Corruption News

Editorial | Reactive police failing SA


A victim's relative cries as police officers refuse to let her cross the police barrier and enter the crime scene in Soweto. Photo: Ihsaan Haffejee/AFP

A victim’s relative cries as police officers refuse to let her cross the police barrier and enter the crime scene in Soweto. Photo: Ihsaan Haffejee/AFP


The police tread a fine line in any society between being a force or a service; between being a whipping post for the state or encouraging citizens to be law-abiding by fairly ensuring the country’s laws are respected.

South Africa’s dismal crime statistics have come to represent the worst of both worlds.

READ: Kagiso residents: Police have failed, we will deal with zama zamas ourselves

On the one hand, they reflect a broader society that appears to have little regard for the laws of the country, and robs, murders and rapes with apparent abandon and without fear of consequences or arrest.

On the other hand, it paints an SA Police Service (SAPS) as patently incompetent, unable to connect with the citizens and incapable of enforcing the country’s laws. In short, the public has lost faith in the ability of those appointed to protect them to actually do so.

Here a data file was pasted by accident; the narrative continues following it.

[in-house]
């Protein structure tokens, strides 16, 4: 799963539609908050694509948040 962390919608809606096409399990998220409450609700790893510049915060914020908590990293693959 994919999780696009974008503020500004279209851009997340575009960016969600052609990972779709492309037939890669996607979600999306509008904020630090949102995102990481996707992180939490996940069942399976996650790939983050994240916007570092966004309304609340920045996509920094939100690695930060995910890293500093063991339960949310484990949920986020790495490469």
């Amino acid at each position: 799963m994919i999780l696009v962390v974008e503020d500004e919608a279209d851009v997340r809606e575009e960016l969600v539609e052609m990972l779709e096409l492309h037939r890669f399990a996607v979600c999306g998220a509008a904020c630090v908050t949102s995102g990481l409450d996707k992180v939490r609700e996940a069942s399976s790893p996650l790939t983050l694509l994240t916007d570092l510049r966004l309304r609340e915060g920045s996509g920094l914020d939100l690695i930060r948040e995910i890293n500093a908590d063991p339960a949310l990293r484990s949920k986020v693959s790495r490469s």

READ: Krugersdorp rape horror: protesters demand justice as suspects appear in court

The depravity of lawlessness is amplified by appalling crimes: the recent gang rapes in Krugersdorp on the West Rand are the current focal point in a country destroyed by economic decline, unemployment and a governing party out of touch with the needs of its populace. Thrown into this mix of combustible emotions is blaming all the country’s ills on immigrants – legal or illegal.

In the midst of these crises emerges a police minister who has been unable to guide the SAPS through years of turbulent leadership, operational decline and failing public confidence.

The horror that occurred in Krugersdorp has yet again shone a spotlight on police incompetence. For years, residents have complained of the dangers of illegal miners in the community. They had approached law enforcement agencies many times in the hope of getting help. None came.

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Yet, in the wake of the brutal crimes and the subsequent public outcry, the SAPS became a reactive force determined to be seen to be doing what it should have been doing all along – enforcing the law. And therein lies the rub.

Enforcement of the law is not a matter of reaction – it is a matter of proaction, of engagement and of truly believing it to be necessary for a healthy and thriving society.

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South Africans are tired of a minister who loves the limelight and tosses out pithy platitudes and guarantees in front of cameras. They are also tired of a corrupt and incompetent police service that makes a mockery of the oath to protect and serve.

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